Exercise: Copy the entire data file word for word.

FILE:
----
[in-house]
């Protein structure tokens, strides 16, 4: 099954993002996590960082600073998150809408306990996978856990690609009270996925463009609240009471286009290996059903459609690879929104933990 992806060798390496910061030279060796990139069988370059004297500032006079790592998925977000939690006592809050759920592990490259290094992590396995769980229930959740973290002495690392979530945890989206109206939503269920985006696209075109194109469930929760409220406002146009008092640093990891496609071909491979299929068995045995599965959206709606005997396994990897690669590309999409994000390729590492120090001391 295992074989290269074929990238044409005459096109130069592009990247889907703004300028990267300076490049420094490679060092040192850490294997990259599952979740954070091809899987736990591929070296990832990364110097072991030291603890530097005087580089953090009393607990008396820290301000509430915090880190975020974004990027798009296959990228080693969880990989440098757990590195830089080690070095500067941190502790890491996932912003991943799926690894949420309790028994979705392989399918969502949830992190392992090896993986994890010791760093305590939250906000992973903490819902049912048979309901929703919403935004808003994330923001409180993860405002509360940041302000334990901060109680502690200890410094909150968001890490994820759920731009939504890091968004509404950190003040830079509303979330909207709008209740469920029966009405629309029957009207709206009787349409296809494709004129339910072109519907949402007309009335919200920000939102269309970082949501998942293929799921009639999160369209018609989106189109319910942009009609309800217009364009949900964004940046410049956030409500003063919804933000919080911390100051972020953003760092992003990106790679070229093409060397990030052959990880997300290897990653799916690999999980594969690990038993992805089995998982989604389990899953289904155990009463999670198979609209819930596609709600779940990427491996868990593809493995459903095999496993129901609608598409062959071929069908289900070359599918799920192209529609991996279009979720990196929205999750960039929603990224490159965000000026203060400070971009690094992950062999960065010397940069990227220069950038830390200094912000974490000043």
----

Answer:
[in-house]
């Protein structure tokens, strides 16, 4: 099954993002996590960082600073998150809408306990996978856990690609009270996925463009609240009471286009290996059903459609690879929104933990 992806060798390496910061030279060796990139069988370059004297500032006079790592998925977000939690006592809050759920592990490259290094992590396995769980229930959740973290002495690392979530945890989206109206939503269920985006696209075109194109469930929760409220406002146009008092640093990891496609071909491979299929068995045995599965959206709606005997396994990897690669590309999409994000390729590492120090001391 295992074989290269074929990238044409005459096109130069592009990247889907703004300028990267300076490049420094490679060092040192850490294997990259599952979740954070091809899987736990591929070296990832990364110097072991030291603890530097005087580089953090009393607990008396820290301000509430915090880190975020974004990027798009296959990228080693969880990989440098757990590195830089080690070095500067941190502790890491996932912003991943799926690894949420309790028994979705392989399918969502949830992190392992090896993986994890010791760093305590939250906000992973903490819902049912048979309901929703919403935004808003994330923001409180993860405002509360940041302000334990901060109680502690200890410094909150968001890490994820759920731009939504890091968004509404950190003040830079509303979330909207709008209740469920029966009405629309029957009207709206009787349409296809494709004129339910072109519907949402007309009335919200920000939102269309970082949501998942293929799921009639999160369209018609989106189109319910942009009609309800217009364009949900964004940046410049956030409500003063919804933000919080911390100051972020953003760092992003990106790679070229093409060397990030052959990880997300290897990653799916690999999980594969690990038993992805089995998982989604389990899953289904155990009463999670198979609209819930596609709600779940990427491996868990593809493995459903095999496993129901609608598409062959071929069908289900070359599918799920192209529609991996279009979720990196929205999750960039929603990224490159965000000026203060400070971009690094992950062999960065010397940069990227220069950038830390200094912000974490000043």